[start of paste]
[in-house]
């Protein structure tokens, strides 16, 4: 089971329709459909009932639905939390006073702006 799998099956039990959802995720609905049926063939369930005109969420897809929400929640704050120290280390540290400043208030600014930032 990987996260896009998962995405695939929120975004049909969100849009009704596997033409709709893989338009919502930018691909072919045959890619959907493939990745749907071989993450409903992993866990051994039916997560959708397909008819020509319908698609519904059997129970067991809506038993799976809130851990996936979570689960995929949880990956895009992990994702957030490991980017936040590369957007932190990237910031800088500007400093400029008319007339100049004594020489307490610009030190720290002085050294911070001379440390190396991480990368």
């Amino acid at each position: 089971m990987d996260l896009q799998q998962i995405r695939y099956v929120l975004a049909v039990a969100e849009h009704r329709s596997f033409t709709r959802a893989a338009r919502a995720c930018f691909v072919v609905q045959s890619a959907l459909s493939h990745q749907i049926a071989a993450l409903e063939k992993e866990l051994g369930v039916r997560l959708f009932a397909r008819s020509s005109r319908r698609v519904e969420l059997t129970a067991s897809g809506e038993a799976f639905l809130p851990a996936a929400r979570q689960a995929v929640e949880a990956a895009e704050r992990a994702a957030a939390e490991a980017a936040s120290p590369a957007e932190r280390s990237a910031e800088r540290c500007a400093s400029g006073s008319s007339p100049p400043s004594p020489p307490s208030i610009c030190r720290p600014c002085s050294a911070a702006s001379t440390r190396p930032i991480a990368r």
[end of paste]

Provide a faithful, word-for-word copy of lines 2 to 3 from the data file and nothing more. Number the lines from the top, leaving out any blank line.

């Protein structure tokens, strides 16, 4: 089971329709459909009932639905939390006073702006 799998099956039990959802995720609905049926063939369930005109969420897809929400929640704050120290280390540290400043208030600014930032 990987996260896009998962995405695939929120975004049909969100849009009704596997033409709709893989338009919502930018691909072919045959890619959907493939990745749907071989993450409903992993866990051994039916997560959708397909008819020509319908698609519904059997129970067991809506038993799976809130851990996936979570689960995929949880990956895009992990994702957030490991980017936040590369957007932190990237910031800088500007400093400029008319007339100049004594020489307490610009030190720290002085050294911070001379440390190396991480990368």
């Amino acid at each position: 089971m990987d996260l896009q799998q998962i995405r695939y099956v929120l975004a049909v039990a969100e849009h009704r329709s596997f033409t709709r959802a893989a338009r919502a995720c930018f691909v072919v609905q045959s890619a959907l459909s493939h990745q749907i049926a071989a993450l409903e063939k992993e866990l051994g369930v039916r997560l959708f009932a397909r008819s020509s005109r319908r698609v519904e969420l059997t129970a067991s897809g809506e038993a799976f639905l809130p851990a996936a929400r979570q689960a995929v929640e949880a990956a895009e704050r992990a994702a957030a939390e490991a980017a936040s120290p590369a957007e932190r280390s990237a910031e800088r540290c500007a400093s400029g006073s008319s007339p100049p400043s004594p020489p307490s208030i610009c030190r720290p600014c002085s050294a911070a702006s001379t440390r190396p930032i991480a990368r």